Archive for April, 2009

Response to Enlightenment Post: Iran

My response to Enlightenment post, which was a response to my response to his response to my response to…umm yea…

Majority of the government are NOT made up of clergy. And some of the harshest critics of the government are clergy. So your conclusion here is somewhat unfounded.

if we cant even agree that Iran is a theocracy, there’s no point in having a discussion. whether shias disagree with the statement that iran represents shi’ism is besides the point…sticking to facts, it is the only shia state with a majority shia population, ruled by a shia government. so when i criticize iran’s politics it’s fair to say that i’m criticizing a shia state, just like when i criticize saudi, its fair to say that im criticizing a sunni state.

the guardian council is charged with interpreting the constitution AND vetting candidates. all legislation has to be approved by the gc…and candidates have been disqualified by the gc on the basis of their perceived religiousosity. the supreme leader, who appoints members of the gc with the help of the chief judge (whom he also chooses), has the last word on all powerful posts, is in charge of defense, media, appoints the head of the judiciary, and handles foreign affairs…criticizing government can and has been equated with apostasy in iran…how is it the case that government and clergy are not one and the same?

Can you tell me who this “one guy” is? What are his qualifications? Furthermore, can you tell me how he was appointed? By whom?

the qualifications of the supreme leader are also besides the point..obviously he’s an ayatollah. for such a self correcting system, there are an awful lot of unaddressed issues such as the lack of freedom of expression…reformists are routinely censored by their government…they’ve shut down critical media…iran has behaved like any other oppressive government. how many activists have been placed under house arrest? what about those who have been given death sentences for speaking out against government?

Look, there is no perfect system out there. We are all trying our best to be just and fair. Iran has issues, as does all other governments.

Of course there isn’t a perfect system, but people shouldn’t have to settle for the status quo because of it. im especially tired of this mentality that the muslim world isnt capable of anything better, because essentially thats saying they are undeserving of the kinds of freedoms and opportunities people in the West have. it’s like when i hear ignorant arabs justify saddam’s rule by claiming that the iraqi people could only be ruled with an iron fist. not that i’m equating saddam with iran, but i just simply refuse to believe in this idea that people have to settle for something because it’s the best they have going for them…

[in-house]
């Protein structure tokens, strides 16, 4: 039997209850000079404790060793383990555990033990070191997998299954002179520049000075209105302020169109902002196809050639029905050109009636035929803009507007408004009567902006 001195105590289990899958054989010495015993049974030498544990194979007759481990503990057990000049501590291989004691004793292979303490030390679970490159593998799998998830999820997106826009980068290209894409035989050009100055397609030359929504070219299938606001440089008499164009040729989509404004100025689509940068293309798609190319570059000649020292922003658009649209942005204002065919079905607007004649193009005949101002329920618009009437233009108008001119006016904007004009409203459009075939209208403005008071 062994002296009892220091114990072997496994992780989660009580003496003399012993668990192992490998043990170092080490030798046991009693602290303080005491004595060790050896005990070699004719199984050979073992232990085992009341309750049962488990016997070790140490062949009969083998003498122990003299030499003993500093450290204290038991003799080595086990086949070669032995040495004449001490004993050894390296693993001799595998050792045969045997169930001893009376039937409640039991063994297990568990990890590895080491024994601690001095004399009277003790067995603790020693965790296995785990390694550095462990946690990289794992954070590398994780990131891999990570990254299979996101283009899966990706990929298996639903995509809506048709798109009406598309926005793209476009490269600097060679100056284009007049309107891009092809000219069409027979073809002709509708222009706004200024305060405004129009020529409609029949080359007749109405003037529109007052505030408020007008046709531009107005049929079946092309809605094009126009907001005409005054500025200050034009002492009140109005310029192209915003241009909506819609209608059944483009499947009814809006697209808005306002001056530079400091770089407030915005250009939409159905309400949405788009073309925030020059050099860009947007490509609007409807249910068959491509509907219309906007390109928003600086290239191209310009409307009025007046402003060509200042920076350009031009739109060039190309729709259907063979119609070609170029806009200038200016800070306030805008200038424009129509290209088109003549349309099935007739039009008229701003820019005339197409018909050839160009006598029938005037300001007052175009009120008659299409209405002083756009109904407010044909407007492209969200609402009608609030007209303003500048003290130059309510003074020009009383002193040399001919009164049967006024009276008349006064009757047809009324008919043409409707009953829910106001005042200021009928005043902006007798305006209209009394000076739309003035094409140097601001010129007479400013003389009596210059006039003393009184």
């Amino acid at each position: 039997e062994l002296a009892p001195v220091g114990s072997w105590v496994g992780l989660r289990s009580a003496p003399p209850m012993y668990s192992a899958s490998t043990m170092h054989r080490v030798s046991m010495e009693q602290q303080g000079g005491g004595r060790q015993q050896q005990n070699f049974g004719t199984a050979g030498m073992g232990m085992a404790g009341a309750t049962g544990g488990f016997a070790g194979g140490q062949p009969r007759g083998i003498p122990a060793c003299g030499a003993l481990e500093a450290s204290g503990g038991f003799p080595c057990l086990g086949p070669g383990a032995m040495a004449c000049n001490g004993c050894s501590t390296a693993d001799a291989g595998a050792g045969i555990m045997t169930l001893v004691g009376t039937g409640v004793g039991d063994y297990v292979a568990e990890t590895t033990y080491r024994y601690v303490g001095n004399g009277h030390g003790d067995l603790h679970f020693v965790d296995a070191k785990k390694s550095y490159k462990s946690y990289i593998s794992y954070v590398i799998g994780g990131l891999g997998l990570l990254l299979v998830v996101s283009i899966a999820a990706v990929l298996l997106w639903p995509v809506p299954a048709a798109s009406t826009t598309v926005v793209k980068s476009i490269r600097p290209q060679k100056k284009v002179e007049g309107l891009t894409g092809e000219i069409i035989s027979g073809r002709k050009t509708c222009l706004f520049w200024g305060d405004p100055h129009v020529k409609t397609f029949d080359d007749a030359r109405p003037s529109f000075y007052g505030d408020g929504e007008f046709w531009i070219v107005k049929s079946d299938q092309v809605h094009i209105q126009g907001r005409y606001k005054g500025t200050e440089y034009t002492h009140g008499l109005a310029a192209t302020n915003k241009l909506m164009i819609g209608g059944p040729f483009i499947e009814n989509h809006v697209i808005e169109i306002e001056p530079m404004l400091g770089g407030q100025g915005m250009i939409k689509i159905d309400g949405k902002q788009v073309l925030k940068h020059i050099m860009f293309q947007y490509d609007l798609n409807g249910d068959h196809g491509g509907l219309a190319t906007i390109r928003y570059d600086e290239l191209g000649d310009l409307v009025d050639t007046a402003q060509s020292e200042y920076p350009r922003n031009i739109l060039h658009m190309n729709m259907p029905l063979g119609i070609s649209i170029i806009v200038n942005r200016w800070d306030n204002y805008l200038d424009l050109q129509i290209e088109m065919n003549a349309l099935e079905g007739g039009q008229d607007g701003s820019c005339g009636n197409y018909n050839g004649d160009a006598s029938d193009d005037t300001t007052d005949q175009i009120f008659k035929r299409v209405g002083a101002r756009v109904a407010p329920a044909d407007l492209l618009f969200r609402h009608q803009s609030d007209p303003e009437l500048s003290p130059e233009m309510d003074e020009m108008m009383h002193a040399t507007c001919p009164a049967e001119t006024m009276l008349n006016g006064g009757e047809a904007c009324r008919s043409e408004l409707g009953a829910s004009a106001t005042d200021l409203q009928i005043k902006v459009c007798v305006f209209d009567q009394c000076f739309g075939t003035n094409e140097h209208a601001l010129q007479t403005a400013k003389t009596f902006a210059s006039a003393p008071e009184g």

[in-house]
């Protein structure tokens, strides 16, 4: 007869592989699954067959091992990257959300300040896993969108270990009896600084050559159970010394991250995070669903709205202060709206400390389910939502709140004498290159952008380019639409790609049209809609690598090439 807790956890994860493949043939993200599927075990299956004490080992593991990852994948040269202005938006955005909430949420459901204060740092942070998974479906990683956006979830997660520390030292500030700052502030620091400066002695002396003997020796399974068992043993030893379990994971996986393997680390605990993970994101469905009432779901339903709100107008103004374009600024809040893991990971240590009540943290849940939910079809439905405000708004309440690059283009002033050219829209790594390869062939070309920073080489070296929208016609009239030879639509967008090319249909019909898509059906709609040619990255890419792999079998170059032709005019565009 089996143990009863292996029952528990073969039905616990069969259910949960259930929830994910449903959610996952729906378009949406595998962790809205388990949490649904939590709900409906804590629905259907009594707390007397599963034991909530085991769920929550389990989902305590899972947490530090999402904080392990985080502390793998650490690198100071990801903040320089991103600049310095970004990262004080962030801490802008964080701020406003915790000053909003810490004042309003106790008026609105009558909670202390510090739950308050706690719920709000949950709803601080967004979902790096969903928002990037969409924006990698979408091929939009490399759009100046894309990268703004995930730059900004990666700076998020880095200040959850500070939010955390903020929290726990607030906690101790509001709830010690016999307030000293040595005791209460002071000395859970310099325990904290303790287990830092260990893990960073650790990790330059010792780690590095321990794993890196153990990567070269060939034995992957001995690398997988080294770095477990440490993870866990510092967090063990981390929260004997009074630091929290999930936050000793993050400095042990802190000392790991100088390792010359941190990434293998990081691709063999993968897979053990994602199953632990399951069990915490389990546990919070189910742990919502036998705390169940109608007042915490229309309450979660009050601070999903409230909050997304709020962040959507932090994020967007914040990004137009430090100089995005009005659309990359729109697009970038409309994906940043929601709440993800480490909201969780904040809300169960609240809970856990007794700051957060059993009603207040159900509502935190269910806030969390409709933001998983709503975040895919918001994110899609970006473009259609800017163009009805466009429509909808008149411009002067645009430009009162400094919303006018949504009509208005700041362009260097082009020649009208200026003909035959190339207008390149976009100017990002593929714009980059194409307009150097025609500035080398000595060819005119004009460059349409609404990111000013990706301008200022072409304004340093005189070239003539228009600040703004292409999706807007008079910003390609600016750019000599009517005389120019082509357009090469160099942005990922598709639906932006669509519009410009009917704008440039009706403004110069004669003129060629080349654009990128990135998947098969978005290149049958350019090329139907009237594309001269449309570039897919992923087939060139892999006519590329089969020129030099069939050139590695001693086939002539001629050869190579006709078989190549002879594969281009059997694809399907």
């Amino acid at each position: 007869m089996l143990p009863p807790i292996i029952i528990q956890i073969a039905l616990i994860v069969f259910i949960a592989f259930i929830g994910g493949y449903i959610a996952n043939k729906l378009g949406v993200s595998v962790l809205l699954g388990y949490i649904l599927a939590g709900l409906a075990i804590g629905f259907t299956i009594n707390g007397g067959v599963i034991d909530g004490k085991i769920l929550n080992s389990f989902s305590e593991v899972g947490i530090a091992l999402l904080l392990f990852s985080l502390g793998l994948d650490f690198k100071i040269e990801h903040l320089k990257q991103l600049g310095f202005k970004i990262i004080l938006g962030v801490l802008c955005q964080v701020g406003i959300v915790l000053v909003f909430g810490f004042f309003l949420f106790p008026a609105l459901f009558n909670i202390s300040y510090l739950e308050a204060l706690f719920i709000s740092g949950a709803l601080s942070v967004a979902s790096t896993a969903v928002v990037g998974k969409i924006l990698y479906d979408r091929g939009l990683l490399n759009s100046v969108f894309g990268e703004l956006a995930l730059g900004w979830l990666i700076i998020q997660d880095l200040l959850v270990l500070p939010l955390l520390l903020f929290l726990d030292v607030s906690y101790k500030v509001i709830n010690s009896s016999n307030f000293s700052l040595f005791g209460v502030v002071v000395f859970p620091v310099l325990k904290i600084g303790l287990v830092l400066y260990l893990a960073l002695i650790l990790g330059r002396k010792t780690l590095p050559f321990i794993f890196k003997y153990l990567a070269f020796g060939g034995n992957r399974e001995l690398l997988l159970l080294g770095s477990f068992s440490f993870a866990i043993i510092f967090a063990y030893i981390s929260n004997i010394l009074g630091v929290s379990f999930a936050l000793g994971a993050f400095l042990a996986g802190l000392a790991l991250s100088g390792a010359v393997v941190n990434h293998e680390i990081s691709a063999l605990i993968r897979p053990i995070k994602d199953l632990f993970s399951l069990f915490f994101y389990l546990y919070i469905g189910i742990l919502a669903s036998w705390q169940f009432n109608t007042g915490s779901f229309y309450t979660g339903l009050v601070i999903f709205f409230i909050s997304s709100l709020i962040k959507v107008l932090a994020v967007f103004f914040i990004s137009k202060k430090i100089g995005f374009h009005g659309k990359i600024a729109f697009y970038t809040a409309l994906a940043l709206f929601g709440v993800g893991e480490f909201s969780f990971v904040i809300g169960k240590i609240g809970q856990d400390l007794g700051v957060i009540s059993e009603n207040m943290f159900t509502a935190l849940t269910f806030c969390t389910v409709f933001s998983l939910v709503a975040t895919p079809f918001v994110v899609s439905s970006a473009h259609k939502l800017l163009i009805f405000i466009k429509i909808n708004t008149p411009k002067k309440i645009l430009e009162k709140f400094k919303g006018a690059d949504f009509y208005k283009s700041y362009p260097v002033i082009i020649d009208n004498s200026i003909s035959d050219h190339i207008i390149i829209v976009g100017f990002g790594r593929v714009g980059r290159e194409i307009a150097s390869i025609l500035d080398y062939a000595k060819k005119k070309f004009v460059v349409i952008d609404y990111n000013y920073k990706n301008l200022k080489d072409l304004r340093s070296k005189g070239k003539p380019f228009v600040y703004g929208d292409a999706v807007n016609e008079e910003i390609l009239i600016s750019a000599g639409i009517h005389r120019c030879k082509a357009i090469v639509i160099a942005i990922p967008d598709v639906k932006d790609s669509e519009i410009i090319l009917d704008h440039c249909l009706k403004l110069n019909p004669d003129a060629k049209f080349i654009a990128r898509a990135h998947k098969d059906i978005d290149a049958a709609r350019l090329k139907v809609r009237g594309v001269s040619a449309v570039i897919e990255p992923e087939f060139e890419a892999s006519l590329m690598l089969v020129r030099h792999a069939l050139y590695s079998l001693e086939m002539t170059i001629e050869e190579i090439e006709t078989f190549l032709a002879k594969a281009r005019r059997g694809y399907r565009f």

However, I don’t think its fair to lump the Islamic Republic with the corrupt Arab regimes. Let us be fair. The literacy, democracy, education, advancement, spiritual development, and so forth that is produced in Iran is unmatched in the Arab world.

I agree completely.

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Response to Response to “Reformation Post”

so i’m writing this in response to a blogger’s post, which was a response to my previous post on questions of Sunni leadership and authority…

(SEE: Response to “Reformation” Post)

I don’t believe Iran = Shia anymore than I believe Saudi or other Arab regimes are legitimate representatives of Sunni Islam. I’m well aware of how far back Shia Islam stretches and how widespread the communities are, but my criticism had to do with Ali’s suggestion that the problem (of ignorance and corruption that is induced by a dysfunctional religious authority) is limited to the Sunni world. Iran physically and symbolically represents Shias all over (I don’t care what California’s Shias believe) and has a majority Shia population. Its government and laws are based on the Jaffari school of thought…the relationship between clergy and government is especially prominent in Iran because they are one and the same. So it’s fair to say that this distinctly Shia part of the world is not immune from corruption that results from political and religious entanglement. It’s just a different sort.

The stagnation I mentioned is in the greater society…in terms of poverty and restrictions on personal freedoms. Regarding the makeup of the Guardian Council, the six religious jurists are chosen by the Supreme Leader and the six secular jurists are chosen by the majlis, whose members in turn are nominated by the head jurist, who in turn is selected by the…

So in the end we have a system that always circles back to one guy…within this narrow space though, there’s def a system of checks and balances that is lacking in Arab countries.

With that being said and keeping Iran aside, religious authority in the Shia world is based on a well developed process that produces a highly qualified clergy. Its spiritual leaders will generally not draw a following unless they have been vetted through this process. The reason the Sunni world has failed on these grounds is because for Shias, the system was developed overtime in response to the disappearance of the final Imam. The clergy are meant to be his representatives in the interim and not just any bearded old man can be entrusted with that responsibility. There is an active scholarship that occurs in the Shia world that is for the most part absent in the Sunni world.

So yes, props to Shias for having an organized and effective religious leadership that is actively engaged in scholarship. But as you noted in your post, Iran too has its problems and the symptoms its society suffers from don’t look altogether different from that of the Arab world minus the gaping spiritual black hole.

Power corrupts…always…

And aint nobody gonna censor your thoughts fool.

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